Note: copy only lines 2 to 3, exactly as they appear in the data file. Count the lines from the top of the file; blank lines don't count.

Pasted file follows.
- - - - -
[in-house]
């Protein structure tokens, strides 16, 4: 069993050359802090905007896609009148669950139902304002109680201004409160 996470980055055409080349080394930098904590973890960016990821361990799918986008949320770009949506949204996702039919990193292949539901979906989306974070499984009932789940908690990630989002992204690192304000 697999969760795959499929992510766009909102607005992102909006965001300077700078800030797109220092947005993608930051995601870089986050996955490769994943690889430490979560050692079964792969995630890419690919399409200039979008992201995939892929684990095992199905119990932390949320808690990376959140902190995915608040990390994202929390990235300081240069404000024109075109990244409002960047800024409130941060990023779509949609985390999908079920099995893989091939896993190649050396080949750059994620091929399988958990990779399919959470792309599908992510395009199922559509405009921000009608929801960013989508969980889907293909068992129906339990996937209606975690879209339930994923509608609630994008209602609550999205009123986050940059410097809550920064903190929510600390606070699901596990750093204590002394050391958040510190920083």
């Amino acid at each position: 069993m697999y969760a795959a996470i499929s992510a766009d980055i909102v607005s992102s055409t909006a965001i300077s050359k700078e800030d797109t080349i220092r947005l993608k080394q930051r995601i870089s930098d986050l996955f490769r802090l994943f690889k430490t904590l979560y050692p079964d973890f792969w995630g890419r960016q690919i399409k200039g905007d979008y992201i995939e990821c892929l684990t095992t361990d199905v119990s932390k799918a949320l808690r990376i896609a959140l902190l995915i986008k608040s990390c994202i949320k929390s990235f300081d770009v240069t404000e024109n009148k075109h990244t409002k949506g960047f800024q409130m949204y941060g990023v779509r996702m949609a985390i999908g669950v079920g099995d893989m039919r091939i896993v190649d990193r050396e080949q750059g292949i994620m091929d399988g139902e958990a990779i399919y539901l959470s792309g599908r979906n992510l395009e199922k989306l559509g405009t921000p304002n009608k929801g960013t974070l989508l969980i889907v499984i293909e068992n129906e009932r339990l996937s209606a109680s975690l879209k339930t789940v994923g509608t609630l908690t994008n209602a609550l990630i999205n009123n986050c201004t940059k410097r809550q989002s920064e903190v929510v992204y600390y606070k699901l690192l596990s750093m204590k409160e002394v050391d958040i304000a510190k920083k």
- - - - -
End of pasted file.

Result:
């Protein structure tokens, strides 16, 4: 069993050359802090905007896609009148669950139902304002109680201004409160 996470980055055409080349080394930098904590973890960016990821361990799918986008949320770009949506949204996702039919990193292949539901979906989306974070499984009932789940908690990630989002992204690192304000 697999969760795959499929992510766009909102607005992102909006965001300077700078800030797109220092947005993608930051995601870089986050996955490769994943690889430490979560050692079964792969995630890419690919399409200039979008992201995939892929684990095992199905119990932390949320808690990376959140902190995915608040990390994202929390990235300081240069404000024109075109990244409002960047800024409130941060990023779509949609985390999908079920099995893989091939896993190649050396080949750059994620091929399988958990990779399919959470792309599908992510395009199922559509405009921000009608929801960013989508969980889907293909068992129906339990996937209606975690879209339930994923509608609630994008209602609550999205009123986050940059410097809550920064903190929510600390606070699901596990750093204590002394050391958040510190920083």
């Amino acid at each position: 069993m697999y969760a795959a996470i499929s992510a766009d980055i909102v607005s992102s055409t909006a965001i300077s050359k700078e800030d797109t080349i220092r947005l993608k080394q930051r995601i870089s930098d986050l996955f490769r802090l994943f690889k430490t904590l979560y050692p079964d973890f792969w995630g890419r960016q690919i399409k200039g905007d979008y992201i995939e990821c892929l684990t095992t361990d199905v119990s932390k799918a949320l808690r990376i896609a959140l902190l995915i986008k608040s990390c994202i949320k929390s990235f300081d770009v240069t404000e024109n009148k075109h990244t409002k949506g960047f800024q409130m949204y941060g990023v779509r996702m949609a985390i999908g669950v079920g099995d893989m039919r091939i896993v190649d990193r050396e080949q750059g292949i994620m091929d399988g139902e958990a990779i399919y539901l959470s792309g599908r979906n992510l395009e199922k989306l559509g405009t921000p304002n009608k929801g960013t974070l989508l969980i889907v499984i293909e068992n129906e009932r339990l996937s209606a109680s975690l879209k339930t789940v994923g509608t609630l908690t994008n209602a609550l990630i999205n009123n986050c201004t940059k410097r809550q989002s920064e903190v929510v992204y600390y606070k699901l690192l596990s750093m204590k409160e002394v050391d958040i304000a510190k920083k």